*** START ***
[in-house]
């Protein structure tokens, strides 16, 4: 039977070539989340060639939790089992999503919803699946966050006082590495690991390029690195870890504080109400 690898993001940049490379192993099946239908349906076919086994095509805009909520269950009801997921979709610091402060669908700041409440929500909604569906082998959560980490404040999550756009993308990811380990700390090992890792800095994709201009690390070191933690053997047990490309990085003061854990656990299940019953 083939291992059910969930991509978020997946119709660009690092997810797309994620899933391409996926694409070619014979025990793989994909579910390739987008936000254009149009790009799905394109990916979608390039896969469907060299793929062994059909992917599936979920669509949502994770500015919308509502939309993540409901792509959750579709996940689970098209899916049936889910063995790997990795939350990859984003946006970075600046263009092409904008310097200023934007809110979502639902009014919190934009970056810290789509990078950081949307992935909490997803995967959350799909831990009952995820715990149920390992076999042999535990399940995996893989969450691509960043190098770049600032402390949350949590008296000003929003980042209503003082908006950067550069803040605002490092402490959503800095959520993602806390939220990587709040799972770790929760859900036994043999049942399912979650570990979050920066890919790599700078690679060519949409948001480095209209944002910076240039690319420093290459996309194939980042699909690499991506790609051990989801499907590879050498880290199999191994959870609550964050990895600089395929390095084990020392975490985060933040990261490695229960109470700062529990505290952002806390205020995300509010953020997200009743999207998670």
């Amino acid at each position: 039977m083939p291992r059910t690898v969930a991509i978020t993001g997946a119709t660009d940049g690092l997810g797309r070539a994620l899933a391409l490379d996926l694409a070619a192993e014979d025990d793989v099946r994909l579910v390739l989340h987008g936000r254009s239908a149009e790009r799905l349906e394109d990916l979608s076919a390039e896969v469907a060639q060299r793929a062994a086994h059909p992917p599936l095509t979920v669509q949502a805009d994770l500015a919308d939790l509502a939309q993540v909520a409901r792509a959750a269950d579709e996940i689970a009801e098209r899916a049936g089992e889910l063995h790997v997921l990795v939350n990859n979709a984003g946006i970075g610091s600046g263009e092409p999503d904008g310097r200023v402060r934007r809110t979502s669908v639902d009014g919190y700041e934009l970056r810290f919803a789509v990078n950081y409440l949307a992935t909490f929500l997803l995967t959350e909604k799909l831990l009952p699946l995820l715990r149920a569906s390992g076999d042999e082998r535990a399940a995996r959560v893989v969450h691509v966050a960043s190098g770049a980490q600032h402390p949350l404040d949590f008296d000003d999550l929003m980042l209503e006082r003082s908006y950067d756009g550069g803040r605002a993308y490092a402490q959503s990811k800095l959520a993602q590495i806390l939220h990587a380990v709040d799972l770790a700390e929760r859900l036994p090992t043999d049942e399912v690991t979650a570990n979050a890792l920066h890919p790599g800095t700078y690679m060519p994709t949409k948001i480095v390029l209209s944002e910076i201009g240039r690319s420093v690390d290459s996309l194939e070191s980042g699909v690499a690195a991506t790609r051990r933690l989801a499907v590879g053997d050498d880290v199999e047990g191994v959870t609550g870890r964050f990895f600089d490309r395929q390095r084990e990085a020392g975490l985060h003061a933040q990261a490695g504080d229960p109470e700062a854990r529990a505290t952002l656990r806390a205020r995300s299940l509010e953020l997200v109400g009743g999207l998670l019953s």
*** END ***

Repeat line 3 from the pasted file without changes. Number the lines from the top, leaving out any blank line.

């Amino acid at each position: 039977m083939p291992r059910t690898v969930a991509i978020t993001g997946a119709t660009d940049g690092l997810g797309r070539a994620l899933a391409l490379d996926l694409a070619a192993e014979d025990d793989v099946r994909l579910v390739l989340h987008g936000r254009s239908a149009e790009r799905l349906e394109d990916l979608s076919a390039e896969v469907a060639q060299r793929a062994a086994h059909p992917p599936l095509t979920v669509q949502a805009d994770l500015a919308d939790l509502a939309q993540v909520a409901r792509a959750a269950d579709e996940i689970a009801e098209r899916a049936g089992e889910l063995h790997v997921l990795v939350n990859n979709a984003g946006i970075g610091s600046g263009e092409p999503d904008g310097r200023v402060r934007r809110t979502s669908v639902d009014g919190y700041e934009l970056r810290f919803a789509v990078n950081y409440l949307a992935t909490f929500l997803l995967t959350e909604k799909l831990l009952p699946l995820l715990r149920a569906s390992g076999d042999e082998r535990a399940a995996r959560v893989v969450h691509v966050a960043s190098g770049a980490q600032h402390p949350l404040d949590f008296d000003d999550l929003m980042l209503e006082r003082s908006y950067d756009g550069g803040r605002a993308y490092a402490q959503s990811k800095l959520a993602q590495i806390l939220h990587a380990v709040d799972l770790a700390e929760r859900l036994p090992t043999d049942e399912v690991t979650a570990n979050a890792l920066h890919p790599g800095t700078y690679m060519p994709t949409k948001i480095v390029l209209s944002e910076i201009g240039r690319s420093v690390d290459s996309l194939e070191s980042g699909v690499a690195a991506t790609r051990r933690l989801a499907v590879g053997d050498d880290v199999e047990g191994v959870t609550g870890r964050f990895f600089d490309r395929q390095r084990e990085a020392g975490l985060h003061a933040q990261a490695g504080d229960p109470e700062a854990r529990a505290t952002l656990r806390a205020r995300s299940l509010e953020l997200v109400g009743g999207l998670l019953s």